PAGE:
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Standards Protect Your Vision during Glaucoma Awareness Month


January is Glaucoma Awareness Month, bringing attention to an ocular condition that is one of the leading causes of blindness for adults over the age of 60 and affects 60.5 million people around the globe. Standards can help you take precautions to reduce your risk of glaucoma, detect it in its early stages, and treat it if it becomes more advanced.

According to the Mayo Clinic, serious eye injuries can lead to glaucoma. Therefore, it's important to wear gear that will protect your eyes in scenarios where risks are present, like using power tools or playing certain sports. Many American National Standards (ANS) provide guidelines for eye protection, including:

Having high internal eye pressure, or intraocular pressure, is a risk factor for glaucoma. Regular, comprehensive eye exams that test eye pressure can determine if you are at risk for glaucoma, or catch it in its early stages so that treatment can begin.. Tonometers, which measure intraocular pressure, are addressed in an international standard of the International Organization for Standardization (ISO). ISO 8612:2009, Ophthalmic instruments - Tonometers, specifies minimum requirements and the design compliance procedure for these tools. It was developed by ISO Technical Committee (TC) 172, Optics and photonics, subcommittee (SC) 7, Ophthalmic optics and instruments. The ANSI-accredited U.S. Technical Advisory Group (TAG) for this TC is the Optics and Electro-Optics Standards Council (OEOSC), an ANSI member and accredited standards developer.

While damage from glaucoma can't be reversed, treatment can slow the disease's progression, preserving vision for as long as possible. Treatment options include eye drops, oral medications, surgery, and laser treatment. Standards for ocular surgery help to assure the safety of this procedure. ISO 10936-2:2010, Optics and photonics - Operation microscopes - Part 2: Light hazard from operation microscopes used in ocular surgery, is a standard that provides guidelines applicable to many types of ophthalmic surgery. Developed by ISO TC 172, SC 7, it specifies requirements and test methods for optical radiation hazards from operation microscopes used during ophthalmic surgery.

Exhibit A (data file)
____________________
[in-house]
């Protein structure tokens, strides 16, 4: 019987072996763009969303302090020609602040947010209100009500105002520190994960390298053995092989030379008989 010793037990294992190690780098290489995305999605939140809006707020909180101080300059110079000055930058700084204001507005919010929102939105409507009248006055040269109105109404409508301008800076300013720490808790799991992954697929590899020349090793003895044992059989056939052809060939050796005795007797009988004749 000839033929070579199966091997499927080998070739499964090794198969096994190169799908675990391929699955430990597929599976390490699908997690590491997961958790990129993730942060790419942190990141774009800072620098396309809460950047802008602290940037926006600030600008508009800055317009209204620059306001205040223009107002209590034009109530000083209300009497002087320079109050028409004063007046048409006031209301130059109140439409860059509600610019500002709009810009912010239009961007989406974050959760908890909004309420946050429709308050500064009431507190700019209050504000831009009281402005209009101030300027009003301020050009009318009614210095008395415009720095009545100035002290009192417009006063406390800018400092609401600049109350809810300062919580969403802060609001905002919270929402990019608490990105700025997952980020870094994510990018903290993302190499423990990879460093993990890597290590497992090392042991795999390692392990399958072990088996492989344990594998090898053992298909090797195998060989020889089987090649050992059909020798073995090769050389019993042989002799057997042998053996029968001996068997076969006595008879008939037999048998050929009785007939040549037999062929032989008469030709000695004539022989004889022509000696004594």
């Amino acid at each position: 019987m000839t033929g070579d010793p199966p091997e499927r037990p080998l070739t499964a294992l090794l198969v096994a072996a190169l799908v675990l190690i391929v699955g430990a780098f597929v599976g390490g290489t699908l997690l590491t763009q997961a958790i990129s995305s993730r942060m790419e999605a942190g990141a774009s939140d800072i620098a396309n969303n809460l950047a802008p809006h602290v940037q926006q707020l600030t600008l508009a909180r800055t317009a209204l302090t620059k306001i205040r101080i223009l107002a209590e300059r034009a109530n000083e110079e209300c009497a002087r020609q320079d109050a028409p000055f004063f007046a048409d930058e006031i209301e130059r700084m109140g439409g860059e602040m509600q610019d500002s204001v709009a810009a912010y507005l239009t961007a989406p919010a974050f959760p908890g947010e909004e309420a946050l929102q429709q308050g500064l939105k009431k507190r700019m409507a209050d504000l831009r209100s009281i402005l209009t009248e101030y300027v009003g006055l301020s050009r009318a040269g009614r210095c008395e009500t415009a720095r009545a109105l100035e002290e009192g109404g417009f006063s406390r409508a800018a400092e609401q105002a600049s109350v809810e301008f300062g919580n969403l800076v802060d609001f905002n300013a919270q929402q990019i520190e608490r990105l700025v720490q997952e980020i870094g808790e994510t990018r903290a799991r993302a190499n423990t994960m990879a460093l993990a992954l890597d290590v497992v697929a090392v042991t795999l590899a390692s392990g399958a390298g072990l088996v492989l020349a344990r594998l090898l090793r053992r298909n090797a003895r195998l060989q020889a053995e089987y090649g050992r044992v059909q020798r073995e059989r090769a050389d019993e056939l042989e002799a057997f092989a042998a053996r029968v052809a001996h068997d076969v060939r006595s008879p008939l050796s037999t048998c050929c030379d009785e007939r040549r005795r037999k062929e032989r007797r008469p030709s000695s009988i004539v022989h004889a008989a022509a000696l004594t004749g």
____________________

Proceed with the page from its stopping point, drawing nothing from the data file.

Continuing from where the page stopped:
Another standard, ANSI Z80.27-2014, Ophthalmics - Implantable Glaucoma Devices, has a scope specific to glaucoma treatment. This document applies to devices that are implanted in the eye to treat glaucoma by facilitating aqueous flow. It was developed by The Vision Council, an ANSI member and accredited standards developer.

Don't neglect your eye health - protect your vision with regular checkups and protective eye gear, and speak with your doctor about your risk of developing glaucoma.


Jana Zabinski

Senior Director, Communications & Public Relations


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Beth Goodbaum

Journalist/Communications Specialist


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